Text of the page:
The first step in the evaluation is that one should always be aware of the possibility of a large bowel perforation and perform radiological investigations. Plain abdominal radiography or water soluble contrast enemas may be helpful. An abdominal X-ray will also provide information on the localization of the foreign body, whether it is below or above the rectosigmoid junction. If perforation of the bowel has occurred, immediate laparotomy is warranted. If there are no signs of perforation, several management approaches can be tried (6).
Rectal foreign bodies can be classified as high-lying or low-lying, depending on their location relative to the rectosigmoid junction. This distinction is important. Objects that are above the sacral curve and rectosigmoid junction are difficult to visualize and remove, and they are often unreachable by rigid proctosigmoidoscope. Soft or low-lying objects having an edge could be grasped and removed safely in the emergency department, but grasping hard objects was potentially traumatic and occasionally resulted in upward migration toward the sigmoid (12).
Frequently, delay in presentation as many patients may be embarrassed and reluctant to seek medical care together with multiple attempts at self-removal lead to mucosal edema and muscular spasms, further hindering removal. Rectal lacerations and perforations may occur but are less common than other complications.
A large number of surgical and non-surgical techniques have been described to remove rectal foreign bodies (13).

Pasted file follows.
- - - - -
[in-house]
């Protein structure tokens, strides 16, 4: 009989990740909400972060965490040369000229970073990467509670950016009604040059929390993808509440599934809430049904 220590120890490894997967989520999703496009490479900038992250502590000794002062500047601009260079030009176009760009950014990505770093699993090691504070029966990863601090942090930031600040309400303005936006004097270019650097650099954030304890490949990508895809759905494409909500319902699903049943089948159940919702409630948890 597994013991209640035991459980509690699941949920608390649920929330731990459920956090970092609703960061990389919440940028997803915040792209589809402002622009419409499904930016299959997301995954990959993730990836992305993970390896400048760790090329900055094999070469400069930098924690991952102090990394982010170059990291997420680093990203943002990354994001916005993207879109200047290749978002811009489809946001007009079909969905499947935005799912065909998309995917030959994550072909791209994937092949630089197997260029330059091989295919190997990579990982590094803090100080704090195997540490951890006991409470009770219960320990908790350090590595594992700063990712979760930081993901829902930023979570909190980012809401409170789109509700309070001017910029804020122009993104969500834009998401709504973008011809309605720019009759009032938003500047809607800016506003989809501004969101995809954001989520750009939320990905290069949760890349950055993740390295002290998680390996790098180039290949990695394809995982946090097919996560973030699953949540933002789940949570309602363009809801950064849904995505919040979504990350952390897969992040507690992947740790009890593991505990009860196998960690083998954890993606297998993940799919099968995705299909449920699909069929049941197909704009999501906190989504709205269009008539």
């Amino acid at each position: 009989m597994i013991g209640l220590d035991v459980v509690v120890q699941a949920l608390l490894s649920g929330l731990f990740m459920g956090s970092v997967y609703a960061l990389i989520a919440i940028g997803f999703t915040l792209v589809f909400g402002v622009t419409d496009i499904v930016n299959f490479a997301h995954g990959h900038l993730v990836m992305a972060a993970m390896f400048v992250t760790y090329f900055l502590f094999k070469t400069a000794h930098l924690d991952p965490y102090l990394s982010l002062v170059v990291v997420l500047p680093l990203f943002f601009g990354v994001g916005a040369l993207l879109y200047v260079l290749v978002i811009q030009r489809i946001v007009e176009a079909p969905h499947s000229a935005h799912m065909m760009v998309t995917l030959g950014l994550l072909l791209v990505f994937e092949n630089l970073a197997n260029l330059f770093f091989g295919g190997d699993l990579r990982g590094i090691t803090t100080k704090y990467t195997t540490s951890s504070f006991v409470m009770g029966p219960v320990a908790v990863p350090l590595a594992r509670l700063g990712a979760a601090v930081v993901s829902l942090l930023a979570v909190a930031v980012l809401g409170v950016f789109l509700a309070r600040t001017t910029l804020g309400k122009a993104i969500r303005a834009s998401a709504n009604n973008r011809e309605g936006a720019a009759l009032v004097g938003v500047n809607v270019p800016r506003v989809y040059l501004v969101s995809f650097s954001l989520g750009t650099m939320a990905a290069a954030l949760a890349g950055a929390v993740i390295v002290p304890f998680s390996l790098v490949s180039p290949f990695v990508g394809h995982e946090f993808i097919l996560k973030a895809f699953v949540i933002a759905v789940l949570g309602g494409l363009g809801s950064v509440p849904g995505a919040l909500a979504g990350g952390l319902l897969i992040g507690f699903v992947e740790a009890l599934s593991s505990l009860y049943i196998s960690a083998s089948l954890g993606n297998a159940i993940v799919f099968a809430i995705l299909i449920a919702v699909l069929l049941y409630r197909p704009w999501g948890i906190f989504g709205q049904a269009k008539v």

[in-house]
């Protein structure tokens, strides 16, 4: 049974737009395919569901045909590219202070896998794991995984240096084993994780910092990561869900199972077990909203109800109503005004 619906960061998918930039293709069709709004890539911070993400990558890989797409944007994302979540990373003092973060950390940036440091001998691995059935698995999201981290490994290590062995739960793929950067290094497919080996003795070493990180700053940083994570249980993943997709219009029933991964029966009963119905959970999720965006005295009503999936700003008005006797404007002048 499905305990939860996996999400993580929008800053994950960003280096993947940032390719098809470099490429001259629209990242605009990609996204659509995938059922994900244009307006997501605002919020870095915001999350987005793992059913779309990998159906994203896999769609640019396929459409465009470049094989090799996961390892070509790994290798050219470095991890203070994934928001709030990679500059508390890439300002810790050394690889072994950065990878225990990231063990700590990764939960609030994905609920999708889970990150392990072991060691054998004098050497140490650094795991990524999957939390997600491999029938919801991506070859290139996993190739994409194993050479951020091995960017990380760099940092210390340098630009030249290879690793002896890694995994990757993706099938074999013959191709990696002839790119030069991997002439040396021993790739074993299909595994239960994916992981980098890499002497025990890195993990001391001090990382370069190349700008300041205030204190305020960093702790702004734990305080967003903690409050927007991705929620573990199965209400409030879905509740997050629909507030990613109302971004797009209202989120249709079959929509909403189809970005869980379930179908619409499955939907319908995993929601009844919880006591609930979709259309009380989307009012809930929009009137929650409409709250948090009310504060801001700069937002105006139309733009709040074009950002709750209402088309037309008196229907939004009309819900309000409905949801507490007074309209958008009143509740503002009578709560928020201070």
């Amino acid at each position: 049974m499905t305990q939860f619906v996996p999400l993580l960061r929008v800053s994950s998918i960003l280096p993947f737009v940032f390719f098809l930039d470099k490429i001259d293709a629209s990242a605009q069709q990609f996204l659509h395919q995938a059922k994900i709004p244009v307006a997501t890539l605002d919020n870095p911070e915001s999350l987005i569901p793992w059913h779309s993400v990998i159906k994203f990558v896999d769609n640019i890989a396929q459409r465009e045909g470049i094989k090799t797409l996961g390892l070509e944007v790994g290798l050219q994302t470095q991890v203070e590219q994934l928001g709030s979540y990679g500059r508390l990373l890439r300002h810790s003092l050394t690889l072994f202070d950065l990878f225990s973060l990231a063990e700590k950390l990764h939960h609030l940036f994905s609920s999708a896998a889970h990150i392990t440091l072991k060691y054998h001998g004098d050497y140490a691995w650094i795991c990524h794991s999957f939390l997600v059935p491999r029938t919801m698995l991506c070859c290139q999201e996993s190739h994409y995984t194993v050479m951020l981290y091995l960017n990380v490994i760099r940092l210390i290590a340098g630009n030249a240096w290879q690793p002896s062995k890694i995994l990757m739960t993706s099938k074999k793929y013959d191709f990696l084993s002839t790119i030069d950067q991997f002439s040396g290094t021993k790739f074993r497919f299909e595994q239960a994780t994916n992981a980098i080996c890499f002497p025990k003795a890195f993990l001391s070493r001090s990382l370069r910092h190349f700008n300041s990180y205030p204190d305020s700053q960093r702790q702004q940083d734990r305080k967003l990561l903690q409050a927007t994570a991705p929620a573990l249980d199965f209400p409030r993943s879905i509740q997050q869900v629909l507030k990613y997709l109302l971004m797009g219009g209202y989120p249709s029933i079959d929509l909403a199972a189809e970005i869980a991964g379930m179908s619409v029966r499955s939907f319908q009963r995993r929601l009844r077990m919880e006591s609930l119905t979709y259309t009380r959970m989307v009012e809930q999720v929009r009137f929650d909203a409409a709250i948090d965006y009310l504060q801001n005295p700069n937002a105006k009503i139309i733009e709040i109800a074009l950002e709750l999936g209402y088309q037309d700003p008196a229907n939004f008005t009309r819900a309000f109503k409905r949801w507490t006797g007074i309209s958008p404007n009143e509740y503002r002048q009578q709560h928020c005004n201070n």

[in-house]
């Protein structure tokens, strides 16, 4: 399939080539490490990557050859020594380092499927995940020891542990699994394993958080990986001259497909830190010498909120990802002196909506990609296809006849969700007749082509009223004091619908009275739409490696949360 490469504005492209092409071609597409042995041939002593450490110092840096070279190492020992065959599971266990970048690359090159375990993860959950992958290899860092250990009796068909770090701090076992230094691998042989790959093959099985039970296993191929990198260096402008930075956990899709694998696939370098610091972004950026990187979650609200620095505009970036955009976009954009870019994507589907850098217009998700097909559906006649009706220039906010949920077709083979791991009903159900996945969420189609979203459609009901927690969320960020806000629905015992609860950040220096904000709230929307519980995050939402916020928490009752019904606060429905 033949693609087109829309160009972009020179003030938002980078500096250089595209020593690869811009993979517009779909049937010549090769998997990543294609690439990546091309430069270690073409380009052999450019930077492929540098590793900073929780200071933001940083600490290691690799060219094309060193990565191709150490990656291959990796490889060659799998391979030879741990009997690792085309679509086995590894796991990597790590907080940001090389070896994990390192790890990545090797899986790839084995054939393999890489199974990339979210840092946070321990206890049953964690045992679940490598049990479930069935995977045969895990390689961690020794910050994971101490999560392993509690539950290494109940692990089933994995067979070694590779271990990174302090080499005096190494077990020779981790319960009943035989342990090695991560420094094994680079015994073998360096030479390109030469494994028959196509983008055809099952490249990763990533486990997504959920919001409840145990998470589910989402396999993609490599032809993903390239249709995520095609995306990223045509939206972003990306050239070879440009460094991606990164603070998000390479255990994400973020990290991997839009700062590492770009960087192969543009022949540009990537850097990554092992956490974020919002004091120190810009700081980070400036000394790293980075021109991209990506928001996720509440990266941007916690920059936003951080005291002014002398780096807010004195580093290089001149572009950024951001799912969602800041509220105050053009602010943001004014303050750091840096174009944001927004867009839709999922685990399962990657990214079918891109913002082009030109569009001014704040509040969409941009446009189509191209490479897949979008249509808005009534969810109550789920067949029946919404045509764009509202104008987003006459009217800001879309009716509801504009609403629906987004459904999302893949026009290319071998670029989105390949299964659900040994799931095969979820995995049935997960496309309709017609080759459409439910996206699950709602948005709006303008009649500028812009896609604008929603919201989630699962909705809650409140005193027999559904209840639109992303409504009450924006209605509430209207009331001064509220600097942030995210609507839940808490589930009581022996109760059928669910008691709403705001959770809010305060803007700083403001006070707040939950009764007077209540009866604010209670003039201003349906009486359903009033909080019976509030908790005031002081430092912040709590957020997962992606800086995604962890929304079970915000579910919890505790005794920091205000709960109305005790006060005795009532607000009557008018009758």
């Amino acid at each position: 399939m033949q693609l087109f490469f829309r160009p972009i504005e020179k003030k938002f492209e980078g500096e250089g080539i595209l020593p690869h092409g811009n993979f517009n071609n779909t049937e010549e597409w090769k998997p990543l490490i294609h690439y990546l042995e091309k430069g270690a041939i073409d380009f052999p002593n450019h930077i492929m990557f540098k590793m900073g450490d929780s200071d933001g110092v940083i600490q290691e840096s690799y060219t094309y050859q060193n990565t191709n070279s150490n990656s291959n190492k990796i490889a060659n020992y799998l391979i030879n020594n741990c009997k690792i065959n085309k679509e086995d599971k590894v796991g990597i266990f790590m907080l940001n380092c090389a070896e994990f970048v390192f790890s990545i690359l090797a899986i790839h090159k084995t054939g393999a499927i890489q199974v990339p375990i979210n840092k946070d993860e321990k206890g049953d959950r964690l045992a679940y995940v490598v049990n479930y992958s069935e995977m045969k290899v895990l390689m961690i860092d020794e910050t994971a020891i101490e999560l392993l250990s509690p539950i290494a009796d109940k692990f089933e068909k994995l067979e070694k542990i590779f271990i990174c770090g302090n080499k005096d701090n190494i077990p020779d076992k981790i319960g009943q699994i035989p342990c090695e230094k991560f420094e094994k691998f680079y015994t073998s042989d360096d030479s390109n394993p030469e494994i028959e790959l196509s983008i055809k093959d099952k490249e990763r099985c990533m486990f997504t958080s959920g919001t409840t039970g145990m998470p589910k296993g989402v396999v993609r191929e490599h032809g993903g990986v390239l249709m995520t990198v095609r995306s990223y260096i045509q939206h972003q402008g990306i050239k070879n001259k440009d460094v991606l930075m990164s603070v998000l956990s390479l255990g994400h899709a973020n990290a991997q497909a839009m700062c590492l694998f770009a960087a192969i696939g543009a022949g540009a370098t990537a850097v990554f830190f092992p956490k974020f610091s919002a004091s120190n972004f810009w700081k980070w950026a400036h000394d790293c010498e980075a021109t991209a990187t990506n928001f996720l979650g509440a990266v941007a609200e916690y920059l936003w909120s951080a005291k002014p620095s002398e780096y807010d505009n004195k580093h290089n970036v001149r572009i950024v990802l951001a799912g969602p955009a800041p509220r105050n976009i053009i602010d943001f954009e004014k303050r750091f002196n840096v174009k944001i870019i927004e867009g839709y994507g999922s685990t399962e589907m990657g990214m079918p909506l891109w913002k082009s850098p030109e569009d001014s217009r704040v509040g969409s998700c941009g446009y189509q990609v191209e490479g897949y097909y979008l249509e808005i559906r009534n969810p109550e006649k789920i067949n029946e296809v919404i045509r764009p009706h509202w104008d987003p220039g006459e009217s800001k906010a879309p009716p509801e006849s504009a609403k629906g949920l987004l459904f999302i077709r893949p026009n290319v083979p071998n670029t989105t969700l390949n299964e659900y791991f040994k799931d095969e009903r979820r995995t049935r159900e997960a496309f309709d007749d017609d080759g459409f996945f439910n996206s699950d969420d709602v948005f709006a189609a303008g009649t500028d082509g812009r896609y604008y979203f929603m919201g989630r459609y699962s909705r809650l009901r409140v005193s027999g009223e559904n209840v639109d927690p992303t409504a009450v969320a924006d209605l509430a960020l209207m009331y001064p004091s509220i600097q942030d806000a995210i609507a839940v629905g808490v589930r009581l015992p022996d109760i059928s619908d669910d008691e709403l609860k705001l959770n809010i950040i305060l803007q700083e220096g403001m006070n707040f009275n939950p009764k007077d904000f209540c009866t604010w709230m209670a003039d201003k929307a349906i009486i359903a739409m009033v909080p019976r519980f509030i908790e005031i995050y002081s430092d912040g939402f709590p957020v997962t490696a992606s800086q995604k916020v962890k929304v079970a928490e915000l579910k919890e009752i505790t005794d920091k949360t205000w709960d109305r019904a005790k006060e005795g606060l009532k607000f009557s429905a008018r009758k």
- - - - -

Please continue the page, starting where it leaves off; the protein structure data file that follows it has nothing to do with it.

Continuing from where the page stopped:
The approach to remove a foreign object in the rectum depends on the type of object as well as the location within the rectum.
The majority of retained foreign bodies can be removed on an outpatient basis. If removal is not immediately possible, the patient should be admitted for observation and removal of the foreign body transanally under anesthesia (14).
Most objects can be removed either manually or by using different instruments. Historically, various instrument were used to assist transanal removal including use of flexible and rigid sigmoidoscopy (15), colonoscopy (16), obstetric forceps (17,18,19) and obstetric vacuum (20,21,17). Laparoscopic-assisted removal is also described by some authors (22, 23, and 24).
Laparotomy is only required in impacted foreign bodies and or with perforation peritonitis. Even with laparotomy, the aim is transanal removal and closure of perforation with diversion colostomy. Postretrieval colonoscopy is mandatory to rule out colorectal injury (8).
The complications of insertion of these materials include rectal bleeding, mucosal lacerations, anorectal pain, bowel perforations, abscesses and rarely death (25).
Rectal foreign bodies present a difficult diagnostic and management dilemma because of delayed presentation, a variety of objects, and a wide spectrum of injuries so that no single procedure for their removal can be recommended. Frequently, delay in presentation together with multiple attempts at self-removal lead to mucosal edema and muscular spasms, further hindering removal. Most objects can be removed either manually or by using different instruments. Laparotomy is only required when there is failure of transanal removal as in high or impacted foreign bodies and in presence of evidence of perforation peritonitis.